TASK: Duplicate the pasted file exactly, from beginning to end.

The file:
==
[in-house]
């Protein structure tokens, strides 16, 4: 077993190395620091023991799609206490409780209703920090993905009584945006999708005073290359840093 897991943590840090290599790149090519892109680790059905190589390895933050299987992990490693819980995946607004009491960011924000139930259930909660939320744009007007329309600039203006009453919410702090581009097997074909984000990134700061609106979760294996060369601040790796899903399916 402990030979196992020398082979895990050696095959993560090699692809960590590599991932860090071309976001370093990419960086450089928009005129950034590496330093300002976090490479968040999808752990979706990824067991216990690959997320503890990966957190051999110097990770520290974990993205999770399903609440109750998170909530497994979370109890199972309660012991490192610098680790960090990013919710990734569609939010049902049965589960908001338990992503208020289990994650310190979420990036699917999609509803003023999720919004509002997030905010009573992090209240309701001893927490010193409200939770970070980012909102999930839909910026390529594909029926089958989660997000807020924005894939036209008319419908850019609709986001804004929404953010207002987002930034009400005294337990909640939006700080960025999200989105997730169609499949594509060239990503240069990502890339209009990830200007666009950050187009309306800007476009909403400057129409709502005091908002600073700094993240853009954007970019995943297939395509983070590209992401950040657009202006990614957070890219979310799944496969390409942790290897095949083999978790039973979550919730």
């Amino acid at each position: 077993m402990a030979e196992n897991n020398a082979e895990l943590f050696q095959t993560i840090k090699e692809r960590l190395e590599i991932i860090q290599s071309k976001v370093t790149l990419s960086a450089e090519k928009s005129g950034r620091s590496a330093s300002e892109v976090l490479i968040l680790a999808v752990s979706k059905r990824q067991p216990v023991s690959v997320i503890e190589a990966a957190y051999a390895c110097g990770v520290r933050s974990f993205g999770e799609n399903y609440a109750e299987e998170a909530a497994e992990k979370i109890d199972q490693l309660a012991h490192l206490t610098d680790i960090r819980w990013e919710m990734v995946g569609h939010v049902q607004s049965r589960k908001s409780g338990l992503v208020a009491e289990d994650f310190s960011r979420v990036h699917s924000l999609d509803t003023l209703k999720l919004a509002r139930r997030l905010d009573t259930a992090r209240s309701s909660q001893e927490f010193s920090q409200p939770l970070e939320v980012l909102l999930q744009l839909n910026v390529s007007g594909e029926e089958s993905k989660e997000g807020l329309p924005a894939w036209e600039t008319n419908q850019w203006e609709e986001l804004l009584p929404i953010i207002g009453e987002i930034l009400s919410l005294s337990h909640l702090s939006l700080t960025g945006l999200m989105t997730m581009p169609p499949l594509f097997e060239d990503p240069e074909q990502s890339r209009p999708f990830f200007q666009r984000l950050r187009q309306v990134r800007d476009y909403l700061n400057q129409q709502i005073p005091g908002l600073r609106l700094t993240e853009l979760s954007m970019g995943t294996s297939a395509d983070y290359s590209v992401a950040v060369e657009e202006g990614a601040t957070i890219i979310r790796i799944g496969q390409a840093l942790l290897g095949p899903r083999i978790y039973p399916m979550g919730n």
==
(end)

[in-house]
């Protein structure tokens, strides 16, 4: 077993190395620091023991799609206490409780209703920090993905009584945006999708005073290359840093 897991943590840090290599790149090519892109680790059905190589390895933050299987992990490693819980995946607004009491960011924000139930259930909660939320744009007007329309600039203006009453919410702090581009097997074909984000990134700061609106979760294996060369601040790796899903399916 402990030979196992020398082979895990050696095959993560090699692809960590590599991932860090071309976001370093990419960086450089928009005129950034590496330093300002976090490479968040999808752990979706990824067991216990690959997320503890990966957190051999110097990770520290974990993205999770399903609440109750998170909530497994979370109890199972309660012991490192610098680790960090990013919710990734569609939010049902049965589960908001338990992503208020289990994650310190979420990036699917999609509803003023999720919004509002997030905010009573992090209240309701001893927490010193409200939770970070980012909102999930839909910026390529594909029926089958989660997000807020924005894939036209008319419908850019609709986001804004929404953010207002987002930034009400005294337990909640939006700080960025999200989105997730169609499949594509060239990503240069990502890339209009990830200007666009950050187009309306800007476009909403400057129409709502005091908002600073700094993240853009954007970019995943297939395509983070590209992401950040657009202006990614957070890219979310799944496969390409942790290897095949083999978790039973979550919730």
């Amino acid at each position: 077993m402990a030979e196992n897991n020398a082979e895990l943590f050696q095959t993560i840090k090699e692809r960590l190395e590599i991932i860090q290599s071309k976001v370093t790149l990419s960086a450089e090519k928009s005129g950034r620091s590496a330093s300002e892109v976090l490479i968040l680790a999808v752990s979706k059905r990824q067991p216990v023991s690959v997320i503890e190589a990966a957190y051999a390895c110097g990770v520290r933050s974990f993205g999770e799609n399903y609440a109750e299987e998170a909530a497994e992990k979370i109890d199972q490693l309660a012991h490192l206490t610098d680790i960090r819980w990013e919710m990734v995946g569609h939010v049902q607004s049965r589960k908001s409780g338990l992503v208020a009491e289990d994650f310190s960011r979420v990036h699917s924000l999609d509803t003023l209703k999720l919004a509002r139930r997030l905010d009573t259930a992090r209240s309701s909660q001893e927490f010193s920090q409200p939770l970070e939320v980012l909102l999930q744009l839909n910026v390529s007007g594909e029926e089958s993905k989660e997000g807020l329309p924005a894939w036209e600039t008319n419908q850019w203006e609709e986001l804004l009584p929404i953010i207002g009453e987002i930034l009400s919410l005294s337990h909640l702090s939006l700080t960025g945006l999200m989105t997730m581009p169609p499949l594509f097997e060239d990503p240069e074909q990502s890339r209009p999708f990830f200007q666009r984000l950050r187009q309306v990134r800007d476009y909403l700061n400057q129409q709502i005073p005091g908002l600073r609106l700094t993240e853009l979760s954007m970019g995943t294996s297939a395509d983070y290359s590209v992401a950040v060369e657009e202006g990614a601040t957070i890219i979310r790796i799944g496969q390409a840093l942790l290897g095949p899903r083999i978790y039973p399916m979550g919730n």